Tuesday, March 13, 2007

best laid plans

Our school, I mean, our state, Oregon, satisfies NCLB requirements with an online test called TESA.

If the kids go to TESA, as of last week, this is what they found.

There is a message:

On January 23, 2007, Vantage Learning terminated its contract with the Oregon Department of Education (ODE) because of ODE's failure to pay for past and continued TESA service. Since then, Vantage has continued the TESA service - administering more than 250,000 assessments over and above the contracted amount - in a good-faith effort to help the teachers and students of Oregon...
Go there and read this yourself, they even put a link to a DHL delivery confirmation of termination notice.

Here is the OPB story which aired on Monday March 12 wherein ODE discusses what has happened.

Last week I forwarded J the email from Oregon Department of Education that said there were "vendor issues" and the online tests would end for this year and resume when pencil and paper tests could be gotten out by May.

What is happening is of course the case of "two sides to every story".

The vendor, Vantage Learning, who has created the system that we have been using for the past several years, said there was a contractual issue once they found out that the project would have to go out for Request for Proposal and that they wouldn't automatically be granted the contract renewal. This is a State of Oregon thing that is done to make sure taxpayer dollars are spent in a way that looks closely for the most competitive bidder.

Once Vantage learned they would have to bid again for the same job, the state received invoices in the 7 figures. After that the TESA system began to falter all over the state. When ODE called them about this, they mentioned there were also contractual issues that needed to be resolved.

And when ODE didn't pay up the crazy invoices , TESA limped along in a faulty manner for a month and last week crashed for good. Now the place where all kids used to go to take tests says in so many words "Oregon didn't pay so there are no tests".

So what is at stake here is our compliance with NCLB, a whole LOT of classtime that has been lost, and a huge precedent--here we farmed this out to a private technology vendor and it has resulted rather poorly. Can Vantage do this? I am curious to see how this resolves.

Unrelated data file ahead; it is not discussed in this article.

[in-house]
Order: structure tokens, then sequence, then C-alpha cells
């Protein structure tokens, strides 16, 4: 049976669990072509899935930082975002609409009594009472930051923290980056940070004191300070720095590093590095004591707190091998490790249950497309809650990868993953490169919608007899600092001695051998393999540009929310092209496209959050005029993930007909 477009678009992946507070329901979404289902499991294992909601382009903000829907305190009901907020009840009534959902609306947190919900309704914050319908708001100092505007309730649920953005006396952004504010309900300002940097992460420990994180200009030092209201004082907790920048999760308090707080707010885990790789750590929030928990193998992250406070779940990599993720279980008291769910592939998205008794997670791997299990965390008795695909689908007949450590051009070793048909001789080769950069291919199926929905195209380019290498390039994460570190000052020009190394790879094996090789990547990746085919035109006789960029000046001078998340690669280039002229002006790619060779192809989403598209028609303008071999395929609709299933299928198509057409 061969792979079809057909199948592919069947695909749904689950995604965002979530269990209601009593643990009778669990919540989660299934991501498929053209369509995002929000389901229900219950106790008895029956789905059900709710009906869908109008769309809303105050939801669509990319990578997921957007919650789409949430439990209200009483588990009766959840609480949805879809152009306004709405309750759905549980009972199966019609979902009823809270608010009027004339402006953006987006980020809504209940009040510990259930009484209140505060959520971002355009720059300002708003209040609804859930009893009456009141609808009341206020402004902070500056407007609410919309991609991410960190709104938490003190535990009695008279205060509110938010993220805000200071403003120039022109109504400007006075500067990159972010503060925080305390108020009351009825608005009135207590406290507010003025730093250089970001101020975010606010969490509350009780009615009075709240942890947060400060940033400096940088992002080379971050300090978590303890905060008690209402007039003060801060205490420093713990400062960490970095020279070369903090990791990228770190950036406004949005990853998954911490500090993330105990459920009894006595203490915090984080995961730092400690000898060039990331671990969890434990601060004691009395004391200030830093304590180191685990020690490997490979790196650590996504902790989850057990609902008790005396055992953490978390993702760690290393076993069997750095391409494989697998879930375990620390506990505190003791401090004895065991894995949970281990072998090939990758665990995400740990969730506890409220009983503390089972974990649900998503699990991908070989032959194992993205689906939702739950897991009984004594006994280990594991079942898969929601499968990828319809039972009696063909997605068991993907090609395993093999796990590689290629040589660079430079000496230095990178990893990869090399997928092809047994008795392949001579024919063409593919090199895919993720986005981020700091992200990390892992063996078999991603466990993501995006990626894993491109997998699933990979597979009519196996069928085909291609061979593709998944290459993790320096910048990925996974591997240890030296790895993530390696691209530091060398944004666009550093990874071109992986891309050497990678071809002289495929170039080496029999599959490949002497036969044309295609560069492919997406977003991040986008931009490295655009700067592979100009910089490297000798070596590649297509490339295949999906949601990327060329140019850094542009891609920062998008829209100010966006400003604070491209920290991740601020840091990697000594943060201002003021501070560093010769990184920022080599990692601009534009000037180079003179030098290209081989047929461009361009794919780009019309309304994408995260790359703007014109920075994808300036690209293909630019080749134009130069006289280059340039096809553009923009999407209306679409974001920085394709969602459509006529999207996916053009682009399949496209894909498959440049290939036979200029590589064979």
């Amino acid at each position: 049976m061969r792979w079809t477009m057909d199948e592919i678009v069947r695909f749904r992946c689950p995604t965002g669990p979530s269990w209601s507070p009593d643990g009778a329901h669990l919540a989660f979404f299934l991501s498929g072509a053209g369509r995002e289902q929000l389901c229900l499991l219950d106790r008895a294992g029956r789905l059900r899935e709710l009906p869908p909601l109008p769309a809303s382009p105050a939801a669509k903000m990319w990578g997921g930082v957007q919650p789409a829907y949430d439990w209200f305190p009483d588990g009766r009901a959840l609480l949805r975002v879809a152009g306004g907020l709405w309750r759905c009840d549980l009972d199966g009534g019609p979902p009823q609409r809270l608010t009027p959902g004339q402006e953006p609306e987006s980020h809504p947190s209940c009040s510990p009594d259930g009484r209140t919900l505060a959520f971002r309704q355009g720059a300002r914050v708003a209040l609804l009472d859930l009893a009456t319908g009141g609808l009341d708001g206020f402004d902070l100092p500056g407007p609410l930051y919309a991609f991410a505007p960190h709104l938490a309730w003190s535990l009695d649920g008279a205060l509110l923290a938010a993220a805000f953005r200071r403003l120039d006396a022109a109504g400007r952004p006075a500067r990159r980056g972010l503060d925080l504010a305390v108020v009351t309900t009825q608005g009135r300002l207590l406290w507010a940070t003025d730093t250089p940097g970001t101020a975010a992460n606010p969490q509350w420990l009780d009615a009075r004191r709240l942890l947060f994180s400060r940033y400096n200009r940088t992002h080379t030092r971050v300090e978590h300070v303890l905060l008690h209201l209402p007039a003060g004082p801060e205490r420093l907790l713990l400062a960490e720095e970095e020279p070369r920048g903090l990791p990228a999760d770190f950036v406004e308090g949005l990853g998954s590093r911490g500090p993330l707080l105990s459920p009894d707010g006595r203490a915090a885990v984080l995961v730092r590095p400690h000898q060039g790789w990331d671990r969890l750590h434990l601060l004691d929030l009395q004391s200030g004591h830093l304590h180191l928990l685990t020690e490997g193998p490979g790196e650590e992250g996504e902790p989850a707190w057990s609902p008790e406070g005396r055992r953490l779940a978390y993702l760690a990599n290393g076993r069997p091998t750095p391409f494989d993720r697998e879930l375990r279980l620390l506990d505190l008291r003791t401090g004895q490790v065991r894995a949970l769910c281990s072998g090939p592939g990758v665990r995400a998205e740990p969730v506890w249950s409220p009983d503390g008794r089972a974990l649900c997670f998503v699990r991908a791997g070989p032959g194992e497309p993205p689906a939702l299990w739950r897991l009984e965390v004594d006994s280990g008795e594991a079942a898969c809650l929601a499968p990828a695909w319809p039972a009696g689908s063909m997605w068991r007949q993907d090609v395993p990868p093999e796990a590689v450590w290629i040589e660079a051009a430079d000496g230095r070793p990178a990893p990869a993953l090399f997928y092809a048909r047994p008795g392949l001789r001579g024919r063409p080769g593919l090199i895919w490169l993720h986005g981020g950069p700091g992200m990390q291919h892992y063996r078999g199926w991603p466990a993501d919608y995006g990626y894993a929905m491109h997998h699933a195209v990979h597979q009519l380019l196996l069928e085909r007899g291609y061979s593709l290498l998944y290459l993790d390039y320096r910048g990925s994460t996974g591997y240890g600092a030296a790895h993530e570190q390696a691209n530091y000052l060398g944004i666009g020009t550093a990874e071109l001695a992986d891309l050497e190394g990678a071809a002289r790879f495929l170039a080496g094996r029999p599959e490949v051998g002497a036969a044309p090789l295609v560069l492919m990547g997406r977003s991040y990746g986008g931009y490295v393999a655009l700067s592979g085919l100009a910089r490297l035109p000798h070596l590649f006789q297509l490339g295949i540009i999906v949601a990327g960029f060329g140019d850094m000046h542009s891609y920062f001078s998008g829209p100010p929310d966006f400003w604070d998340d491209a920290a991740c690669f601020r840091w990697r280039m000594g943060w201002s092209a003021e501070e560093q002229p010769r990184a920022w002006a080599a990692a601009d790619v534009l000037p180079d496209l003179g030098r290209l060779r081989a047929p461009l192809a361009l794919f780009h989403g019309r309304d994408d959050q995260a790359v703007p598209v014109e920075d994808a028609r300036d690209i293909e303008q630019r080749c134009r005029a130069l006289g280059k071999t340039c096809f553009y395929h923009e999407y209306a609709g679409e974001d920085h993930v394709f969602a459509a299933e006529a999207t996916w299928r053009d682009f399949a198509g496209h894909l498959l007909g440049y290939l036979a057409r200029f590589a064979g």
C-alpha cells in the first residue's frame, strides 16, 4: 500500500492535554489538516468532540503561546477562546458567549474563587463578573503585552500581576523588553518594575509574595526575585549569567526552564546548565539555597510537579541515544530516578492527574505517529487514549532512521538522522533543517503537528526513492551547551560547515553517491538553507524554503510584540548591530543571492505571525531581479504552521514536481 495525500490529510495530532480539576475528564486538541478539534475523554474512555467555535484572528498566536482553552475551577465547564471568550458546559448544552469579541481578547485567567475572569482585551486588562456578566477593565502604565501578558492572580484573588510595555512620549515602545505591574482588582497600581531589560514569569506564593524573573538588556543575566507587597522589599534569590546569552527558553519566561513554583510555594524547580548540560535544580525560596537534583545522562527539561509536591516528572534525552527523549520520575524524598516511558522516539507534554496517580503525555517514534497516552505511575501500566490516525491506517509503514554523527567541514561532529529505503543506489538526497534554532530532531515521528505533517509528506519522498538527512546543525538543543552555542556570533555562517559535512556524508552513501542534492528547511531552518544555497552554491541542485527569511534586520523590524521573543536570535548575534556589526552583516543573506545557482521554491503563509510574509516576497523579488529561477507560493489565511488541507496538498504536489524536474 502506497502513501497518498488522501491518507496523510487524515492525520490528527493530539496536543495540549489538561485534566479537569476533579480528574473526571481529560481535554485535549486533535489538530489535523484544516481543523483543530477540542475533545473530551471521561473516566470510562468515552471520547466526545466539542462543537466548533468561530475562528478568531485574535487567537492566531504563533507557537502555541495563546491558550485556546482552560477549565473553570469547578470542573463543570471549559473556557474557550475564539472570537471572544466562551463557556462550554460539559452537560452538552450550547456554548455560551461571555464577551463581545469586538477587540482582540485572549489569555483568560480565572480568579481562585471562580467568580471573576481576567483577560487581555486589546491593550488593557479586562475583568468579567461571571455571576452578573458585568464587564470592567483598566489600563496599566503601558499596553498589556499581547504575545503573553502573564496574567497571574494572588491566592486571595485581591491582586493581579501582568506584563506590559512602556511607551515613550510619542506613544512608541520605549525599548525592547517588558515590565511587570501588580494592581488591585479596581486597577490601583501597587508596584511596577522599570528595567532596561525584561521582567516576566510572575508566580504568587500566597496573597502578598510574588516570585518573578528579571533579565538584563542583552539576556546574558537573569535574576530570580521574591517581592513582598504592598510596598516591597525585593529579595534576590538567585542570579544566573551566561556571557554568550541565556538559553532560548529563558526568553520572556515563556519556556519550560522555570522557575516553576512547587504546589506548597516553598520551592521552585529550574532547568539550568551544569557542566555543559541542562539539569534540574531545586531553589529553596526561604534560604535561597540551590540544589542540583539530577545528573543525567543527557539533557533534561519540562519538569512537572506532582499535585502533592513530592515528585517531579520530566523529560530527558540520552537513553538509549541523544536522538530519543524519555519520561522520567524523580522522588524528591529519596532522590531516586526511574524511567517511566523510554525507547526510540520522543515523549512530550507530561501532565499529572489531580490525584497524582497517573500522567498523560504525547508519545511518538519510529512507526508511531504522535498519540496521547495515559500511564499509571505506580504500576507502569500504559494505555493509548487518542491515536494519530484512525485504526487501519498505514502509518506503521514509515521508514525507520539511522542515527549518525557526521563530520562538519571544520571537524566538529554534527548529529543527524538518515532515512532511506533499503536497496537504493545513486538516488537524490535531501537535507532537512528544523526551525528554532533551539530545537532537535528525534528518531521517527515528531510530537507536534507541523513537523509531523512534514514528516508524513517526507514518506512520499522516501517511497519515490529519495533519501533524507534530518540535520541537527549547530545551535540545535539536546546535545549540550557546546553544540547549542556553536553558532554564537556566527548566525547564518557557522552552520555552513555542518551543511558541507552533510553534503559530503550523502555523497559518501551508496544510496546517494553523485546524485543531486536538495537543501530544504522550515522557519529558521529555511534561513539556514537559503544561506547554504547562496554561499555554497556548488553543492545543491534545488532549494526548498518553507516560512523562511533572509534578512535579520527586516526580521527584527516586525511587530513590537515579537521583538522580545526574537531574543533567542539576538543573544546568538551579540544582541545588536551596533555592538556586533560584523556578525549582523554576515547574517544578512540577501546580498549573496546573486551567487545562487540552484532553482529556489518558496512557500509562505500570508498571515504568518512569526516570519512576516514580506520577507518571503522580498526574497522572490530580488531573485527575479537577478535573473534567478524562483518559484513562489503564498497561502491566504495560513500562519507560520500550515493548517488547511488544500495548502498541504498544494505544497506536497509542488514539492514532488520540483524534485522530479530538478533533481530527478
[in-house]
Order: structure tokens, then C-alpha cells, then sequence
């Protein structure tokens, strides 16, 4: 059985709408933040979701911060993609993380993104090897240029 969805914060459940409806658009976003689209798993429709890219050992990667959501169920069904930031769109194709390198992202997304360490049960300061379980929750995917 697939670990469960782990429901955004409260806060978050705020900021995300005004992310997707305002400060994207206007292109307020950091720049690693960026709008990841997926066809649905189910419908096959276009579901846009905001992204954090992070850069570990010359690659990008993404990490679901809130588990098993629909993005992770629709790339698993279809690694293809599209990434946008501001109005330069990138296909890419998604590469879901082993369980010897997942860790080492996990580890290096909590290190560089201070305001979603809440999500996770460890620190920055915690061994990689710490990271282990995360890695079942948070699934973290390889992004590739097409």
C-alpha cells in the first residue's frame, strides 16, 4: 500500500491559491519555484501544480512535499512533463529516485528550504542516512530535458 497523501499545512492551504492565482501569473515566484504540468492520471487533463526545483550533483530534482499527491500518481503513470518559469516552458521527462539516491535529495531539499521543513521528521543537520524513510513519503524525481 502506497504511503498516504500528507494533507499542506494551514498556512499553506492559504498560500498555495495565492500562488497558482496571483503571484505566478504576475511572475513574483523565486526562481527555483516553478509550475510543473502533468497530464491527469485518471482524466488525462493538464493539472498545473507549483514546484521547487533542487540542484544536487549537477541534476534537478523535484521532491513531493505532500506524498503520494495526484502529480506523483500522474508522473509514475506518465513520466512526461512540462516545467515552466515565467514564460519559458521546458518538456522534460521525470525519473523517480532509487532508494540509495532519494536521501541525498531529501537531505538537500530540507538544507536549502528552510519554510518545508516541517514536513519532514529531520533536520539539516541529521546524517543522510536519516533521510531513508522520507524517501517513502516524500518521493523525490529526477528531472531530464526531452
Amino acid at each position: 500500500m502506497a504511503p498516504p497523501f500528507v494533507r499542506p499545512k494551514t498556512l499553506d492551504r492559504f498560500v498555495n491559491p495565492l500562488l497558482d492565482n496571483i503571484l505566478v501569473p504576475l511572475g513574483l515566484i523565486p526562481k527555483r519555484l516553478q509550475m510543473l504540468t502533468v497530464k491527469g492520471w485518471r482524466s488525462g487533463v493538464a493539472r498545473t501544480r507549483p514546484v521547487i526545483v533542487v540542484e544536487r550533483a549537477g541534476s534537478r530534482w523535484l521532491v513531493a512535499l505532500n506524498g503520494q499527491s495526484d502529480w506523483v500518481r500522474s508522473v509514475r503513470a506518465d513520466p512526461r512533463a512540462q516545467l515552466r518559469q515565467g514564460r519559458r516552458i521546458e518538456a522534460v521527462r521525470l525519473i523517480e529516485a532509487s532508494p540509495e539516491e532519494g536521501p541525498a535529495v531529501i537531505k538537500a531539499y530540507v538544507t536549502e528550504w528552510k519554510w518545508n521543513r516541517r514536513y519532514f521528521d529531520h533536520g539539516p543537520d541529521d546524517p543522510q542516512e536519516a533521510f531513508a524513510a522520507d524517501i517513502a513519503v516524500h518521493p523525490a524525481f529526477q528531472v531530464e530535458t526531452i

Our school, which covers about 5 blocks square (its enormous) reorganized our whole campus in order to comply with TESA testing. From where I stand, the testing is a burden, though it is necessary. It has been frustrating because getting the technology to test 3000 students in several different areas and still be able to use our computers for learning has been a rather complex knot. Getting absent kids tested, makeups, computer glitches all conspire to make the process less than easy.

My students, recently arrived from other countries, are so overwhelmed by the reading test that even the "A" students click through it and are done with the 70 some odd questions in 15 minutes. This is NCLB.

I wonder about a lawsuit regarding the details of the contract and I predict doom for Vantage Learning, I seriously doubt a judge would rule in favor of the action they took. I think Vantage thought they had Oregon by the short hairs and could pull this off, but it just doesn't work that way. Vantage Learning can't have done anything good to their reputation in this move--what educational facility would want to farm work out to a company that thinks blackmail is a suitable business model?

Woe, WOE to Vantage.

In other news I have an interview at a tiny little school. I visited the place where A will do daycare today and it depressed me to put her in daycare (only 12 times she will have to go between now and summer, but still, every kid had some malady--facial rash, snotty nose, coughing everywhere...) .

I am adjusting all over the place. I never say no to adjusting, but I call it quits when things don't work out. After this daycare thing today I think that maybe part time would be just fine...only problem is there are precious few part time jobs out there...


Zhenya said...

Don't give up, Heather. You'll find that job. Full-time daycare with a stranger just isn't the way to go. I am dealing with part-time daycare right now, and it aint pretty. On the days that I work, I get to pick up my little boy whose face and behavior indicates that his life in daycare is "made of sobs, sniffles, and smiles, with sniffles[largely]predominating". . The thing about this whole thing is that I don't think changing the provider would ease his suffering. He needs his mommy... and I can't wait til summer.

Adeline said...

Thanks Zhenya, it is nice to hear from you. I hope you like your new home and will be glad when we can see each other again, perhaps spring break?

J said...

Hey, great post buddy. It looks like you covered every ugly angle of this stupid situation. It's unfortunate but most people will hear this on the news and go, "Oh well, not my problem." Right? Not realizing that, depending on the outcome, this can directly impact Oregon's ability to secure federal funding for its schools! Sheesh! Good job Heath!

Rick said...

One thing in ODE's favor is that--according to their website anyway--the 2005-07 contract extension stipulated that there would be no limits on the number of tests that they would keep track of. If this is indeed true, I can't imagine a judge who would rule in their favor.